SAN FRANCISCO — A Ninth Circuit U.S. Court of Appeals panel on Nov. 23 ruled that a stockholder’s Delaware state law claims against a company he alleged mishandled his shares of its stock are time-barred because he was put on notice that he owed back taxes on dividends of the stock in 1992 but failed to cure any issues (Anthony P. Miele III v. Franklin Resources Inc., et al., No. 17-16030, 9th Cir., 2018 U.S. App. LEXIS 33077).
NEW YORK — A federal judge in New York on Nov. 20 ruled that lead plaintiffs in a securities class action lawsuit have failed to provide sufficient newly discovered evidence to support their request to alter the judge’s previous ruling dismissing their federal securities law claims against restaurant chain Chipotle Mexican Grill Inc. and certain of its executive officers stemming from a nationwide outbreak of E. coli outbreaks at several of the restaurant chain’s locations (Susie Ong v. Chipotle Mexican Grill Inc., et al., No. 16-141, S.D. N.Y., 2018 U.S. Dist. LEXIS 198155).
NEW YORK — A Second Circuit U.S. Court of Appeals panel on Nov. 19 ruled that a federal district court did not err in granting a motion for summary judgment filed by Barclays Bank, its holding company and others in a securities class action because a lead plaintiff failed to sufficiently show that Barclays had any duty to disclose its negative exposure to the subprime mortgage crisis in violation of federal securities laws (In re Barclays Bank PLC Securities Litigation, No. 17-3293, 2nd Cir., 2018 U.S. App. LEXIS 32622).
NEW YORK — A federal district court did not err in ruling that a penny stock trader violated federal securities law by failing to comply with the necessary registration requirements because the trader failed to show that he was exempt from doing so under Delaware law, a Second Circuit U.S. Court of Appeals panel ruled Nov. 19 (United States SEC v. Edward Bronson, No. 17-2096, 2nd Cir., 2018 U.S. App. LEXIS 32621).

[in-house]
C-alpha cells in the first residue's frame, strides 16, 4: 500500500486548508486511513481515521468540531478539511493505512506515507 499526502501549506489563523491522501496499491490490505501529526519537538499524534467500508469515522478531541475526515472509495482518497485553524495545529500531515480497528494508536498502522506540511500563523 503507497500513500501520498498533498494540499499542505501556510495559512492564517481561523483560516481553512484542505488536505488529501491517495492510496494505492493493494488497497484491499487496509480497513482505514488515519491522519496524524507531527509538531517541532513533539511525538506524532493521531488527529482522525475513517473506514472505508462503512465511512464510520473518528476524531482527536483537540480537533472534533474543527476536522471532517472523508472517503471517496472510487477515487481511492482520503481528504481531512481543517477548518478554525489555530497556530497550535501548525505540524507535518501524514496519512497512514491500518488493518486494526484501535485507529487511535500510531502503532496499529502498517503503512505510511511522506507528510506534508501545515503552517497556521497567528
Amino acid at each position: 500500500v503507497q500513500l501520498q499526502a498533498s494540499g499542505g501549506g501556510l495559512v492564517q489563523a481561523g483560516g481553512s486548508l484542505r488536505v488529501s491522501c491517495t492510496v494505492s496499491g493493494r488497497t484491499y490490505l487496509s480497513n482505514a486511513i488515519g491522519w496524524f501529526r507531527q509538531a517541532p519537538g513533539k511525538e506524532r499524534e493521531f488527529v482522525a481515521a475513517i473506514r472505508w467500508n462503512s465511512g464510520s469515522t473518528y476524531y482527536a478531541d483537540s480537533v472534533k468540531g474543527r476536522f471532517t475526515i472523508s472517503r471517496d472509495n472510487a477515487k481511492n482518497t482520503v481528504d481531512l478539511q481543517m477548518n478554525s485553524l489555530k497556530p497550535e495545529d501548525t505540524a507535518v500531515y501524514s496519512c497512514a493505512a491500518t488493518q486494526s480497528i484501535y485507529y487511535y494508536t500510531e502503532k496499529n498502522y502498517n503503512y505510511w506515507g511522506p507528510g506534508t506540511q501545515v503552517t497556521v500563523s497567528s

NEW YORK — A medical device maker and its CEO will pay $54.5 million to settle claims that they misrepresented the safety and commercial viability of the company’s heart pump product in violation of federal securities laws, according to documents filed Nov. 13 in New York federal court (In re HeartWare International Inc. Securities Litigation, No. 16-0520, S.D. N.Y.).
CHICAGO — Lead plaintiffs in a securities class action lawsuit against cosmetics retailer Ulta Beauty Inc. and two of its senior executives have failed to plead key elements of their federal securities law claims at the root of the amended complaint, the defendants argue in a Nov. 9 motion to dismiss filed in Illinois federal court (Barbara Chandler v. Ulta Beauty Inc., et al., No. 18-1577, N.D. Ill.).
CLEVELAND — A federal judge in Ohio on Nov. 8 denied a motion to vacate, set aside or correct a sentence against a defendant on mail, wire and securities fraud convictions in connection with his role in an investment fraud scheme, ruling that the defendant has failed to plead a sufficient claim for ineffective assistance of counsel (United States v. Daryl Dane Donohue, No. 15-cr-263, N.D. Ohio, 2018 U.S. Dist. LEXIS 191297).